Scientists do not live in the spotlight. They are not usually found on the covers of magazines, in YouTube advertisements, or on grand highway billboards. Though there are countless researchers that have been published around the world, only few are recognized by name alone, and oftentimes, they are Eurocentric researchers.
Take the example of a marine biologist: when one searches ‘marine biologist’ on an online search engine, most likely they’ll come across countless articles on Charles Darwin – the most prominent 19th-century naturalist and geologist. Darwin yearned to explain the beautiful diversity of nature, which helped him to develop the revolutionary theory of natural selection in his book “On the Origin of Species” in 1859.
Yet rarely does one ever come across the names of scientists from other parts of the world, particularly the global south. For the Middle East, Egyptian scientist Hamed Gohar was the Darwin of the region. Widely considered to be the founding father of oceanography in the Arab world, his passion for the seas and oceans was more akin to a deep, intimate friendship than simply work.
Who was Hamed Gohar?
Born in 1907 in Cairo, Gohar was one of the first in the region to pursue biology instead of medicine in 1925. His exceptional and unique intellect helped him acquire a Master’s degree in oceanography from the prestigious University of Cambridge in 1931.
Gohar then started looking at xenia, or soft coral, near the Red Sea shore. He also discovered that dugong – a sea mammal that was originally believed to be extinct in the region – still existed in the Red Sea. He published the first scientific analysis of red sea dugongs in 1957, and because of this study, the International Union for Conservation of Nature Red List of Threatened Species currently classifies the threatened marine species as vulnerable. The Convention on International Commerce in Endangered Species of Wild Fauna and Flora also forbade the trade of the animal internationally.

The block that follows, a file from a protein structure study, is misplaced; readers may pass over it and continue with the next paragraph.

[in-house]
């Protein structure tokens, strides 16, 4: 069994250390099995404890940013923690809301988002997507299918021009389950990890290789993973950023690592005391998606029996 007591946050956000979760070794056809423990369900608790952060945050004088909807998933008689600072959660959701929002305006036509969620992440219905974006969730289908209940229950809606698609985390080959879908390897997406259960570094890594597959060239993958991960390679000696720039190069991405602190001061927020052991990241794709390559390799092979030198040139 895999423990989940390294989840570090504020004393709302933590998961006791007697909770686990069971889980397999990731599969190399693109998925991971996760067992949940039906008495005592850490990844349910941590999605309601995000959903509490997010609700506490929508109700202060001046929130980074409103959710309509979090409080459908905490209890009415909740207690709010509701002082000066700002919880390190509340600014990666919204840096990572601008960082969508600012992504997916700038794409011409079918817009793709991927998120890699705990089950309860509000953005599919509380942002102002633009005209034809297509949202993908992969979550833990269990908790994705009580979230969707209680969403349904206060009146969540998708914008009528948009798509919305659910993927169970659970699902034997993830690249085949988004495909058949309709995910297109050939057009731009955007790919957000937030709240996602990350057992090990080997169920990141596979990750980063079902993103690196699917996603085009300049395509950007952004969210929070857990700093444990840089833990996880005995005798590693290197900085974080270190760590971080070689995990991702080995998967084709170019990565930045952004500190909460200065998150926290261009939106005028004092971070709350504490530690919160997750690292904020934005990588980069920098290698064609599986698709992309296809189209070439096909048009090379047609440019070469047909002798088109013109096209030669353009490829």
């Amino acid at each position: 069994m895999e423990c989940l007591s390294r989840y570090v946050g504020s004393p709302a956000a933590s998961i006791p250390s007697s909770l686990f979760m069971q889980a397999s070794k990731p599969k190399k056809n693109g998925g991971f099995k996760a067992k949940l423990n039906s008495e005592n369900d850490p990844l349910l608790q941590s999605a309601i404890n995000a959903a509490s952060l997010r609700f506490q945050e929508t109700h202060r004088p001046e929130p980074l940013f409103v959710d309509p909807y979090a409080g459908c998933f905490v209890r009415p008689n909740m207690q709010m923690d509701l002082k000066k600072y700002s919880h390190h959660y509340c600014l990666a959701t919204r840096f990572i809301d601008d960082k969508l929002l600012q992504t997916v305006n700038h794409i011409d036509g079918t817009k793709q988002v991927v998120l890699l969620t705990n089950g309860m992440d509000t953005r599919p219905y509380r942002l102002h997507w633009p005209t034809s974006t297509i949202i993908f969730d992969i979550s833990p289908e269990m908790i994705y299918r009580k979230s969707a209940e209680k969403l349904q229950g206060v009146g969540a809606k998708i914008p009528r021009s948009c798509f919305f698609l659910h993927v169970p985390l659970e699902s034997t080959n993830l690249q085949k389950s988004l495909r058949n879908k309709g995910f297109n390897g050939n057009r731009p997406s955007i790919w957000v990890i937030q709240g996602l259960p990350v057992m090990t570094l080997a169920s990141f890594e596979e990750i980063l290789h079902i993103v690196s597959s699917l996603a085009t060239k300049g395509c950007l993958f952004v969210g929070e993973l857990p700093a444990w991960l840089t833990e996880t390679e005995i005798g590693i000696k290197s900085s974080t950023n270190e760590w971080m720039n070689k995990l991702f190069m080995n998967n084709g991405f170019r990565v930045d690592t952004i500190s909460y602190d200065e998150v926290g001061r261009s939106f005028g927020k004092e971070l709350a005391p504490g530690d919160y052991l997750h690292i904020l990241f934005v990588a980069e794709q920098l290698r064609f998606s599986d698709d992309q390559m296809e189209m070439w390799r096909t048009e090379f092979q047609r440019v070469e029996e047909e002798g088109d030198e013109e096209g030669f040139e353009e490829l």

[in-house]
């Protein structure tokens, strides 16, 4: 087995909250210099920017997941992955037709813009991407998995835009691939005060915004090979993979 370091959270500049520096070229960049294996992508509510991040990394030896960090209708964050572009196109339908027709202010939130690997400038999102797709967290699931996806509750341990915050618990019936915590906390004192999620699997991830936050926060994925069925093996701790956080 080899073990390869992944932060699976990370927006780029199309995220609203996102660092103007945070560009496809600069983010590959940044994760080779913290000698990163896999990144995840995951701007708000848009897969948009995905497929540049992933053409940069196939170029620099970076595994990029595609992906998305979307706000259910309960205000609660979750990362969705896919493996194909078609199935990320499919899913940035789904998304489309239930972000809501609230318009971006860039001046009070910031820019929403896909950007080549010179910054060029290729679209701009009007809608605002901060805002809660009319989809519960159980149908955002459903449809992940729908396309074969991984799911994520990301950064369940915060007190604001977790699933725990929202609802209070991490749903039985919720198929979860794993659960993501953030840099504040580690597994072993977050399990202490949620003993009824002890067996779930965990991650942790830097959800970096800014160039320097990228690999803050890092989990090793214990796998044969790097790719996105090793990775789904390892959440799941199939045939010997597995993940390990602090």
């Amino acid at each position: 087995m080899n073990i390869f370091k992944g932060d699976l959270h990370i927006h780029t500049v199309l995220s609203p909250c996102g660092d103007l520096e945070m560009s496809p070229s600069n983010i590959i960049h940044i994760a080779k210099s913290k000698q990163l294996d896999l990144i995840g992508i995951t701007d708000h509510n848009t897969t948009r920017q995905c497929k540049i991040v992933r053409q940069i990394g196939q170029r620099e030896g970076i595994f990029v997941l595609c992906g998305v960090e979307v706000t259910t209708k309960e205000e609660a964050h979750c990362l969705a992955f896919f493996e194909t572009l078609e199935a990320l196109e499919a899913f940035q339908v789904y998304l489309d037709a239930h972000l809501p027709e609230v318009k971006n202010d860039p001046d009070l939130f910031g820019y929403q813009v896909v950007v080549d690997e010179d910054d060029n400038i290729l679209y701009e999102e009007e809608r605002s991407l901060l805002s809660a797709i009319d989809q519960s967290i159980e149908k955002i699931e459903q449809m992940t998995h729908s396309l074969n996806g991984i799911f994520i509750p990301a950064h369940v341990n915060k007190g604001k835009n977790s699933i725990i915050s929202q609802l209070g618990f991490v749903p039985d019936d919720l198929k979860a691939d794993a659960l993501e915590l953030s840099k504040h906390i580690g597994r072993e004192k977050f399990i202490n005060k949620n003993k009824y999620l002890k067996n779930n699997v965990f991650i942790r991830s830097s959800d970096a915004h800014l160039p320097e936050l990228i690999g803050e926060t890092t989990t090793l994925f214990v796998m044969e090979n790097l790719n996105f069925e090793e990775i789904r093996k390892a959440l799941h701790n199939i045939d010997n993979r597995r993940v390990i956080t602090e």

At the Hurghada Marine Biological Station, he spent another 25 years studying marine life, and it’s said that because of his passion for aquatic life, he never ate fish.
Gohar produced a number of contributions to marine biology in Egypt and the Arab world. He collaborated in the development of Arabic scientific dictionaries with the Arabic Language Academy, assisted in the planning of the inaugural International Conference on Law of the Sea in Geneva and acted as an advisor to the Secretary General of the United Nations. He is also well-known to an entire generation of Arabs thanks to the successful television programme he hosted for more than 18 years called “Sea World“.
Though there isn’t much information available on his achievements and story, nor any media interviews, Gohar’s ‘Sea World’ program provides an insight of the breadth of knowledge he had and the passion he carried for marine biology. He did not speak exactly like a professor, but also like a grandfather telling a story, calmly describing the significance of marine life to the ecology and dispelling common misconceptions.
As the gravity of climate change becomes more apparent, people like Gohar are important to remember and honor. Not only did he spark inspiration for many in the region when it came to marine biology, his distinctive voice and unwavering devotion to the ocean leaves an important legacy of science and knowledge.